This evening, Sam and I had a writing/brainstorming session. I’m seriously considering the purchase of a recording device of some kind. I have occasionally recorded our sessions on my laptop, but that eats my battery pretty fast, and sometimes I just forget. Regardless, I wish I had a recording of our conversations this evening. Although there was a fair amount of silliness, and apparently fried bananas and ice cream are now the lifeblood of our creative universe, there was also a great deal of new–and incredible–ideas.

I wish each of you had the opportunity to listen to Sam when he’s in a creative moment. Especially writers, readers, and storytellers. I sincerely believe that Sam has to be one of the most creative people in the world. He’s a humble man, and always quick to give me the majority credit for our work. But I will always assign him very high value, because he is the fount of ideas from which all our stories spring. He has an incredible gift.

Maybe some time, I’ll record one of these moments. I would enjoy sharing it with you, so you could get just a hint of our creative process. Of Sam’s creative process, really, because he’s the idea generator. All our greatest moments are his. I just write.

PS: Buk Tu is shaping up nicely. We’re on track to have a draft to our beta readers by June 1, which hopefully means a completed manuscript by the end of summer. :)

The Avengers & Hanu Zan the Hero

I went to the midnight showing of The Avengers. I will admit to you, dear reader, that I am a total nerd for superhero movies. I love them. I devour them. Of course, I oftentimes scorn them (and all too many of them deserve their share of scorn) but deep down I am still fascinated by them. Naturally, I had high hopes for The Avengers. I was enthralled by both Iron Man and Captain America, though less thrilled with Iron Man 2, Thor, and either incarnation of The Hulk in recentish years. But Iron Man and Captain American both had a depth and level of investment that I looked forward to being further explored in The Avengers.

Despite the overwhelming adulation that has been heaped upon The Avengers (by my Facebook friends, at least), I found myself a tad underwhelmed. The movie was funny, to be sure, and had its fair share of eye candy. But the depth I was hoping for was mostly absent. At no point during the movie did I feel emotionally moved, which I had experienced in both Iron Man and Captain America. The characters felt superficial, relegated once again to popcorn-movie status. I think if I had not been set up by the fantastic predecessors, I would have been less disappointed. But Iron Man and Captain America, as well as the contemporary Batman Begins and The Dark Knight, have proven that superhero movies can have depth, true character development, and solid plot. Sadly, I did not experience those things in The Avengers. I think I may go see it again, now that I know what to expect, and see if I can enjoy it for what it’s worth.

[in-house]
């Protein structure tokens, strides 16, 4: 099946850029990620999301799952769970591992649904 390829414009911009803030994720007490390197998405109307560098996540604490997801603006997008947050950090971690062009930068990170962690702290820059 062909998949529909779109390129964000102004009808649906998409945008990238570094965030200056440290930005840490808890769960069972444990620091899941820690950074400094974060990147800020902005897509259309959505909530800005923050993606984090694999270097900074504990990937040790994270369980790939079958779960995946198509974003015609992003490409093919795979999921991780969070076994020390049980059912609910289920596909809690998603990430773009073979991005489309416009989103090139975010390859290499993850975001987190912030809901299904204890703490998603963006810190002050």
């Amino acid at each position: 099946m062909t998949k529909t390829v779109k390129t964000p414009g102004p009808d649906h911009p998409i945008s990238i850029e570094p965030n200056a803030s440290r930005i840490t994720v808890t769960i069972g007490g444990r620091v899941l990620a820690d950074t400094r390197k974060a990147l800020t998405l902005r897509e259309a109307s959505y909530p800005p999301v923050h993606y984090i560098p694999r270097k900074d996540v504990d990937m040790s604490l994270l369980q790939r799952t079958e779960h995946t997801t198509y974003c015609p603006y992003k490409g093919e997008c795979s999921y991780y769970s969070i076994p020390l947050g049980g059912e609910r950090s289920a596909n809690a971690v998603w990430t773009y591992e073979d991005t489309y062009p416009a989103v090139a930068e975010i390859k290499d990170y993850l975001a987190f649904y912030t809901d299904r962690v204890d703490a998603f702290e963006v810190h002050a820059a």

I suppose I should make amends for our recent absence from the blogosphere, but it has been time well spent. Sam and I have been hard at work on several projects, not least of which is Hanu Zan the Hero. It’s been project that’s spent awhile on the back burner, as we finished Buk Tu, but which has come to the forefront once more. We are very excited to tell the tales of Hanu Zan. Though much of his history is discussed in The Tale of Telsharu, there is far, far more to Hanu Zan than has yet been revealed. Sam and I have been working diligently on the project over the past several weeks, and we are eager to share the results with you, which will be coming in the near future.